Let’s Talk About Death, Dale Champlin

Michael Diehl, Sea Grass


Let’s Talk About Death

for who can sleep
with a promise of a world
beyond the door?

—Max Ritvo

How can I explain the inexplicable?
When the dirigible sun passed overhead—
over this place where all I see is terror
and death, where my goddess rejected me—
exiled—ostracized beyond my wildest imaginings,

music turned minor and maudlin,
water saline and brackish, nature clinging by
a spider thread, without even a moldy crust to eat,
cockroaches in every crack and crevice.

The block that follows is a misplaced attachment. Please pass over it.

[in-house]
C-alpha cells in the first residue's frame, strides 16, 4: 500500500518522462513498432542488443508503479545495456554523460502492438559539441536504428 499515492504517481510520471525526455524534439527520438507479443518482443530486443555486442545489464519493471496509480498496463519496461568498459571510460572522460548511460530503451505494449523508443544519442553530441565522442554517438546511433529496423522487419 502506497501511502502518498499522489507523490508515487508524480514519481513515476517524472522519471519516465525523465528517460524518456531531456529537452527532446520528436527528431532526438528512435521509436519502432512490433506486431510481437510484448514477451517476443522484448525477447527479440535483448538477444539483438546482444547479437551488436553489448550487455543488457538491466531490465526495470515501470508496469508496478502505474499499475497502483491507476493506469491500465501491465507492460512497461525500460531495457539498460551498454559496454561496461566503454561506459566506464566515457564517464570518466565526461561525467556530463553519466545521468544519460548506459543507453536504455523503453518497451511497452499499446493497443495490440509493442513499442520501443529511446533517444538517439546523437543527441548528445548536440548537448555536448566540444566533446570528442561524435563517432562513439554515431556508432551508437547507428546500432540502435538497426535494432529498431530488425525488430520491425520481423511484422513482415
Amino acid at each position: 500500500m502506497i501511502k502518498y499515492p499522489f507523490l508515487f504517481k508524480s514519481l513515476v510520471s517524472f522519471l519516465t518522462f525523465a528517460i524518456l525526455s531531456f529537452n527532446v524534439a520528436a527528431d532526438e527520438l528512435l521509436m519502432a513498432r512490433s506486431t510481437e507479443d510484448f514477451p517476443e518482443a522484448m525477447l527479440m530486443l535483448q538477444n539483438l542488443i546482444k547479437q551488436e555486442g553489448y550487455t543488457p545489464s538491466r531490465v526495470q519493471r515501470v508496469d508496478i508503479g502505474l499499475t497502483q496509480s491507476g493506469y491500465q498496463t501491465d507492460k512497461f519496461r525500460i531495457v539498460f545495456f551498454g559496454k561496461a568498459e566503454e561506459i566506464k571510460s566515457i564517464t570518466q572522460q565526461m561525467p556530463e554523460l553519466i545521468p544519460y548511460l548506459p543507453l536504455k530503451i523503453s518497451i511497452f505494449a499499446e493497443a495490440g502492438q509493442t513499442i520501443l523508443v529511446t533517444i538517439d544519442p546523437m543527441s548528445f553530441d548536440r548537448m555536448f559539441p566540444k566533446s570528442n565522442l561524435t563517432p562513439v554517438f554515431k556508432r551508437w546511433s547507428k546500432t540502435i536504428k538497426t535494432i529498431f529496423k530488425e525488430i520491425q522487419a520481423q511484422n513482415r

My body constricts, a dark bruise. Lovers
crumble like a plowed field in my wake.
I wasn’t promised anything different.
I wasn’t promised a happy ending—
potable water, adorable children,
ambrosia and honeysuckle.

If it’s green you’re after, you’ve come
to the right person—green as spring,
inchworms and grass, green as death
warmed over, green as a hurricane glowing
through forty-foot waves, green as mold, gangrene,
katydids, peas and cucumbers, spring wheat
and young forests, green as Gaia’s breasts—
more and more green burgeoning a toehold on life.

Dale Champlin

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